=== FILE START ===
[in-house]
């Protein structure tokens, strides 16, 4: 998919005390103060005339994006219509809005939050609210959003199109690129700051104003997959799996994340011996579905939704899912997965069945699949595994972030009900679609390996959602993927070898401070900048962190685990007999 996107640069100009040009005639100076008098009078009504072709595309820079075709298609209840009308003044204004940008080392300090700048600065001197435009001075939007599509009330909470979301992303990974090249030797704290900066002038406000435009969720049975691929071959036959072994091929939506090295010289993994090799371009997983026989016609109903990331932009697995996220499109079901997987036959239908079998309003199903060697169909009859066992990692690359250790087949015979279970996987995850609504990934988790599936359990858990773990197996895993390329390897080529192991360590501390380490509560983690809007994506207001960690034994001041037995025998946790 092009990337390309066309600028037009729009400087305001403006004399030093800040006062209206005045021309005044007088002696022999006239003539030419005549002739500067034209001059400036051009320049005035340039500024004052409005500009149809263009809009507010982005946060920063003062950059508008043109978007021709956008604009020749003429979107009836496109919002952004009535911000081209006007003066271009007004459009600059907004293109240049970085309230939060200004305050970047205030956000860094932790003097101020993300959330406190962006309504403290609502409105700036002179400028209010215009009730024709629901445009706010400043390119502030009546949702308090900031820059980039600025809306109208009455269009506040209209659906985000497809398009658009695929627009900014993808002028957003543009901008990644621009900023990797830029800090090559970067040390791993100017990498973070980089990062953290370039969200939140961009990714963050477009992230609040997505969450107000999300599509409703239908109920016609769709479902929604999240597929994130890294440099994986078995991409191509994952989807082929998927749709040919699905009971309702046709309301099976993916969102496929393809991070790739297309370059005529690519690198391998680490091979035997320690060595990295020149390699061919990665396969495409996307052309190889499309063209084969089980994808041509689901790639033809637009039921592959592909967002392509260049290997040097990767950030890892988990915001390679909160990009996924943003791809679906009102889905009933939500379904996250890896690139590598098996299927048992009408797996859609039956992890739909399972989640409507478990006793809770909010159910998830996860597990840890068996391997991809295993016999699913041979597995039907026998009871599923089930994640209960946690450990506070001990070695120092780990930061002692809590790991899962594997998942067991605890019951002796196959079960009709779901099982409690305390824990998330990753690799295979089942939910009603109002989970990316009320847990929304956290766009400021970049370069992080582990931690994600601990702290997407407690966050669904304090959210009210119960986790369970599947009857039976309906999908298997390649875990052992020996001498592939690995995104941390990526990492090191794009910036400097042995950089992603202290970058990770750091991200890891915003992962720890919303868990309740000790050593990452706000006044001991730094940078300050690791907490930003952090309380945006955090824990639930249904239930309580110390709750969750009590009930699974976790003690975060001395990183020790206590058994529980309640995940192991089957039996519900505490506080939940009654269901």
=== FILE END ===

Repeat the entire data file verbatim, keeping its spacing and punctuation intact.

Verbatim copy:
[in-house]
């Protein structure tokens, strides 16, 4: 998919005390103060005339994006219509809005939050609210959003199109690129700051104003997959799996994340011996579905939704899912997965069945699949595994972030009900679609390996959602993927070898401070900048962190685990007999 996107640069100009040009005639100076008098009078009504072709595309820079075709298609209840009308003044204004940008080392300090700048600065001197435009001075939007599509009330909470979301992303990974090249030797704290900066002038406000435009969720049975691929071959036959072994091929939506090295010289993994090799371009997983026989016609109903990331932009697995996220499109079901997987036959239908079998309003199903060697169909009859066992990692690359250790087949015979279970996987995850609504990934988790599936359990858990773990197996895993390329390897080529192991360590501390380490509560983690809007994506207001960690034994001041037995025998946790 092009990337390309066309600028037009729009400087305001403006004399030093800040006062209206005045021309005044007088002696022999006239003539030419005549002739500067034209001059400036051009320049005035340039500024004052409005500009149809263009809009507010982005946060920063003062950059508008043109978007021709956008604009020749003429979107009836496109919002952004009535911000081209006007003066271009007004459009600059907004293109240049970085309230939060200004305050970047205030956000860094932790003097101020993300959330406190962006309504403290609502409105700036002179400028209010215009009730024709629901445009706010400043390119502030009546949702308090900031820059980039600025809306109208009455269009506040209209659906985000497809398009658009695929627009900014993808002028957003543009901008990644621009900023990797830029800090090559970067040390791993100017990498973070980089990062953290370039969200939140961009990714963050477009992230609040997505969450107000999300599509409703239908109920016609769709479902929604999240597929994130890294440099994986078995991409191509994952989807082929998927749709040919699905009971309702046709309301099976993916969102496929393809991070790739297309370059005529690519690198391998680490091979035997320690060595990295020149390699061919990665396969495409996307052309190889499309063209084969089980994808041509689901790639033809637009039921592959592909967002392509260049290997040097990767950030890892988990915001390679909160990009996924943003791809679906009102889905009933939500379904996250890896690139590598098996299927048992009408797996859609039956992890739909399972989640409507478990006793809770909010159910998830996860597990840890068996391997991809295993016999699913041979597995039907026998009871599923089930994640209960946690450990506070001990070695120092780990930061002692809590790991899962594997998942067991605890019951002796196959079960009709779901099982409690305390824990998330990753690799295979089942939910009603109002989970990316009320847990929304956290766009400021970049370069992080582990931690994600601990702290997407407690966050669904304090959210009210119960986790369970599947009857039976309906999908298997390649875990052992020996001498592939690995995104941390990526990492090191794009910036400097042995950089992603202290970058990770750091991200890891915003992962720890919303868990309740000790050593990452706000006044001991730094940078300050690791907490930003952090309380945006955090824990639930249904239930309580110390709750969750009590009930699974976790003690975060001395990183020790206590058994529980309640995940192991089957039996519900505490506080939940009654269901």